Shyr-Te Ju, PhD

Shyr-Te Ju, PhD

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Expression and function of Fas ligand in apoptosis and chemotaxis

Immunotherapy of cancers with broadly human tumor-specific scFv-FasL fusion proteins:

The Ju laboratory has generated two scFv-FasL and two scFv-TRAIL fusion proteins. The scFv used are derived from cc49 and TAL-6 mAb each has specificity against an antigen that are broadly expressed on various human cancer cells. They have characterized these fusion proteins biochemically and immunologically. The fusion proteins are present in soluble form in culture supernatants of transfected cells but are heterogeneous in micro-aggregates of various molecular sizes between 350 kd to ~1,400 kd. They display tumor antigen-specific killing as well as antigen-independent killing. With tumor antigen-bearing target cells, the enhancement of killing ranged from 30-fold to 10,000 fold. Jurkat cells are the most sensitive target identified so far.  They established a tumor model using Ras-transfected Jurkat cells (untransfected cells don't grow as tumor) in SCID mice. They injected 1 ml of cc49scFv-FasL culture medium (containing approximately 1 ug of scFv-FasL) every day for the first week and every other day thereafter, starting one day after tumor cell transfer IP. They eliminated tumor growth completely in 7 out of 8 mice. These mice lived longer than 3 months after transfer while control group that received culture medium all died at one month after transfer. Prolongation of lifespan from 12 days to 28 days was also observed with HeLa cells treated with ~5 ug of TAL6-scFv-FasL every other day after transfer, although the mice eventually succumbed to tumor cells.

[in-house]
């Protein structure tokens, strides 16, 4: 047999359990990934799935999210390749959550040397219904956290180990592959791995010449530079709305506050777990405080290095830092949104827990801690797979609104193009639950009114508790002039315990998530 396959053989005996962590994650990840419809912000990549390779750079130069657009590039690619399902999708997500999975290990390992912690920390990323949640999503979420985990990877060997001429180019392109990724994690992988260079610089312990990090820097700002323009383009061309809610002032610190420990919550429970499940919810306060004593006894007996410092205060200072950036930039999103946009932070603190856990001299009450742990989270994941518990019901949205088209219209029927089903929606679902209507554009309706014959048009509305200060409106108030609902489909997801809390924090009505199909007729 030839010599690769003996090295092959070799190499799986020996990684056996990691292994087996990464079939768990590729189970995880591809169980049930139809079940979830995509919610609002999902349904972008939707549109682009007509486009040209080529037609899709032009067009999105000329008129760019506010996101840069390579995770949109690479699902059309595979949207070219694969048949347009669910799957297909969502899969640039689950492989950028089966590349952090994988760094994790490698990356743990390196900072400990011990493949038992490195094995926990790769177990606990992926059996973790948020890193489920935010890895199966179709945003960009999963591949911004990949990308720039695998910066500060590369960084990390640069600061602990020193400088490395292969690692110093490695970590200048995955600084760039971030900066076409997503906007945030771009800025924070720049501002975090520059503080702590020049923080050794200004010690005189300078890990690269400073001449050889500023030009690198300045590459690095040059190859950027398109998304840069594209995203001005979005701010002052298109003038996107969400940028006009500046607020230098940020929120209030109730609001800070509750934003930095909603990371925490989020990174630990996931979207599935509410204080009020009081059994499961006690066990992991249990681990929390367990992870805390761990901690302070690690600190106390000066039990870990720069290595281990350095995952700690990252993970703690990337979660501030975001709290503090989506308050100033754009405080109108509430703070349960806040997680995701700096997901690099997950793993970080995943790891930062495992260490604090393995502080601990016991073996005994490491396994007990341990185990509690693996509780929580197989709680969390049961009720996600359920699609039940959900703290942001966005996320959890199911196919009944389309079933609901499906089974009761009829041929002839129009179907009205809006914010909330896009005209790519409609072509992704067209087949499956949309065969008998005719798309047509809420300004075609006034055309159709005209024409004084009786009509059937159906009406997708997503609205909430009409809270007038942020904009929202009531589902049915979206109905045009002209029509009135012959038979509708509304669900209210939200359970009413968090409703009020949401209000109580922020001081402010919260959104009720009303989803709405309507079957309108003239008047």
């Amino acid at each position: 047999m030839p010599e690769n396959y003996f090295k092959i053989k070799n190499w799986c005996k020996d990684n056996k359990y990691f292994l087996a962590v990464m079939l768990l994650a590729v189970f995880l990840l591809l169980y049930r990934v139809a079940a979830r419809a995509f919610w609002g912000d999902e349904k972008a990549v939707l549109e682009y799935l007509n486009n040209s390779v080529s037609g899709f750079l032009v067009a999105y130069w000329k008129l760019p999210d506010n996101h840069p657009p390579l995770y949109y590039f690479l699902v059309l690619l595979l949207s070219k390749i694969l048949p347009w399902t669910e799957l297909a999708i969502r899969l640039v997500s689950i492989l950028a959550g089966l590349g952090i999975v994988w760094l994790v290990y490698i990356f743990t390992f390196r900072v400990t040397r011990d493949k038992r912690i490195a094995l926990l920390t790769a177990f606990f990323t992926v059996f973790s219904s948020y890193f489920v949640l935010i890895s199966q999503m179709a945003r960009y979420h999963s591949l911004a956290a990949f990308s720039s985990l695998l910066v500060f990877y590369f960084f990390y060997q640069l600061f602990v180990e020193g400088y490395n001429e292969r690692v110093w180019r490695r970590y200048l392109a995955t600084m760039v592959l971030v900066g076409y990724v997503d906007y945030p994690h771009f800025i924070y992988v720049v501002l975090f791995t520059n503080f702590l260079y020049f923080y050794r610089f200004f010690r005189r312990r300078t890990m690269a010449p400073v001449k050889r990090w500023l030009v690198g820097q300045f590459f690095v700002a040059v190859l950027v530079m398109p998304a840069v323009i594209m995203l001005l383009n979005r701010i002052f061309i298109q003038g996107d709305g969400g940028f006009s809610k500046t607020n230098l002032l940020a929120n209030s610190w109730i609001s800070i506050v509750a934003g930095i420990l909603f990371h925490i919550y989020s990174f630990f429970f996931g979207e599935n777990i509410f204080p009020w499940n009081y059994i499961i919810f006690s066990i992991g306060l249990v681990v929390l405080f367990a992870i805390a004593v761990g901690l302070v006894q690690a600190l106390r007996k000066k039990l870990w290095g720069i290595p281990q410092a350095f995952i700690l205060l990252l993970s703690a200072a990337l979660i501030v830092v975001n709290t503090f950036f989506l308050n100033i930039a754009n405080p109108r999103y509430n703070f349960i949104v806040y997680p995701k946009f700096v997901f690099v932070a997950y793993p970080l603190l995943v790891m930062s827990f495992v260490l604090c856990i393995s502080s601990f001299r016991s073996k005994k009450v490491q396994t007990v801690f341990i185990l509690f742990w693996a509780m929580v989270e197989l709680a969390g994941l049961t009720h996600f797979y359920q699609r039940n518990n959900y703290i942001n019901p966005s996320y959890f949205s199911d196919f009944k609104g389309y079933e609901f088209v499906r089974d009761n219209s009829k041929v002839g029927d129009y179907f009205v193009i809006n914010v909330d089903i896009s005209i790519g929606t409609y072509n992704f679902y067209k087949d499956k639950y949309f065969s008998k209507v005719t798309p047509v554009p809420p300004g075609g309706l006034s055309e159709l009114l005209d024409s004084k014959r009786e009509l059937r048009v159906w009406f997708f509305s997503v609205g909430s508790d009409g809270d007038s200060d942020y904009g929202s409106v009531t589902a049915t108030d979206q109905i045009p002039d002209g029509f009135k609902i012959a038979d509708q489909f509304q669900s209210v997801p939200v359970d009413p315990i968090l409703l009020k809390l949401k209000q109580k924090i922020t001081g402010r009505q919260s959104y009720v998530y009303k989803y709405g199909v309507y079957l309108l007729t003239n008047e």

They are testing the ability of transfected macrophages and/or dendritic cells that are themselves quite resistant to FasL as an in vivo factory to produce these fusion proteins. SCID mice transferred with these cells should produce scFv-FasL continuously to confer them resistance to transferred tumor cells or protective against tumor cell formation. This study was supported by a development grant from CCSG.

The other research program involves FasL and CD4+CD25+ T regulatory (Treg) cells. Their research in FasL has progressed to understanding the structure and function of FasL in terms of FasL expression control, trafficking, and cytotoxic potential.